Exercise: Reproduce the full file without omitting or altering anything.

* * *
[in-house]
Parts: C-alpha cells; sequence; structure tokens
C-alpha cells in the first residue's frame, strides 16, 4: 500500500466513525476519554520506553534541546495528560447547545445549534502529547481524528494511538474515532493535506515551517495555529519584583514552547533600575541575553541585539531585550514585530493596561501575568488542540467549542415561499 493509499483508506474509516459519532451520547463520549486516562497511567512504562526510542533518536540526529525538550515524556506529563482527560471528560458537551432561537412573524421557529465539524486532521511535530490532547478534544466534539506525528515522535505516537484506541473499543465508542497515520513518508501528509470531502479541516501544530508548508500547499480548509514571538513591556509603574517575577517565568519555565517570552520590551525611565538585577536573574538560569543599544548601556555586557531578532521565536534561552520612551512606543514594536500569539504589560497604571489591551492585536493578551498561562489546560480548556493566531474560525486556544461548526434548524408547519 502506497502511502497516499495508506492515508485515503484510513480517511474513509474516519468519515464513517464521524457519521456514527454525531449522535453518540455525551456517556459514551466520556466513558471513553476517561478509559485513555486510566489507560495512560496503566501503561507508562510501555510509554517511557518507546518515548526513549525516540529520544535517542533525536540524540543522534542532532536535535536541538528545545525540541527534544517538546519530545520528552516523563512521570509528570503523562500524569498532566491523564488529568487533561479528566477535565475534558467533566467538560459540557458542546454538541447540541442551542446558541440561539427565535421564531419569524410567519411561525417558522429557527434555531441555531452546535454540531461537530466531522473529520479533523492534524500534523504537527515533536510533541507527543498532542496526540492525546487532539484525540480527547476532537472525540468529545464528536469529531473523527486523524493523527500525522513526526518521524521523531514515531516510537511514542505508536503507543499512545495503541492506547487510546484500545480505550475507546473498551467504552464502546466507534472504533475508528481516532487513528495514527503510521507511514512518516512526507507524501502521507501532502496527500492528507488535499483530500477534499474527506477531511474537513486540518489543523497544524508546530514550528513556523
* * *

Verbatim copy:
[in-house]
Parts: C-alpha cells; sequence; structure tokens
C-alpha cells in the first residue's frame, strides 16, 4: 500500500466513525476519554520506553534541546495528560447547545445549534502529547481524528494511538474515532493535506515551517495555529519584583514552547533600575541575553541585539531585550514585530493596561501575568488542540467549542415561499 493509499483508506474509516459519532451520547463520549486516562497511567512504562526510542533518536540526529525538550515524556506529563482527560471528560458537551432561537412573524421557529465539524486532521511535530490532547478534544466534539506525528515522535505516537484506541473499543465508542497515520513518508501528509470531502479541516501544530508548508500547499480548509514571538513591556509603574517575577517565568519555565517570552520590551525611565538585577536573574538560569543599544548601556555586557531578532521565536534561552520612551512606543514594536500569539504589560497604571489591551492585536493578551498561562489546560480548556493566531474560525486556544461548526434548524408547519 502506497502511502497516499495508506492515508485515503484510513480517511474513509474516519468519515464513517464521524457519521456514527454525531449522535453518540455525551456517556459514551466520556466513558471513553476517561478509559485513555486510566489507560495512560496503566501503561507508562510501555510509554517511557518507546518515548526513549525516540529520544535517542533525536540524540543522534542532532536535535536541538528545545525540541527534544517538546519530545520528552516523563512521570509528570503523562500524569498532566491523564488529568487533561479528566477535565475534558467533566467538560459540557458542546454538541447540541442551542446558541440561539427565535421564531419569524410567519411561525417558522429557527434555531441555531452546535454540531461537530466531522473529520479533523492534524500534523504537527515533536510533541507527543498532542496526540492525546487532539484525540480527547476532537472525540468529545464528536469529531473523527486523524493523527500525522513526526518521524521523531514515531516510537511514542505508536503507543499512545495503541492506547487510546484500545480505550475507546473498551467504552464502546466507534472504533475508528481516532487513528495514527503510521507511514512518516512526507507524501502521507501532502496527500492528507488535499483530500477534499474527506477531511474537513486540518489543523497544524508546530514550528513556523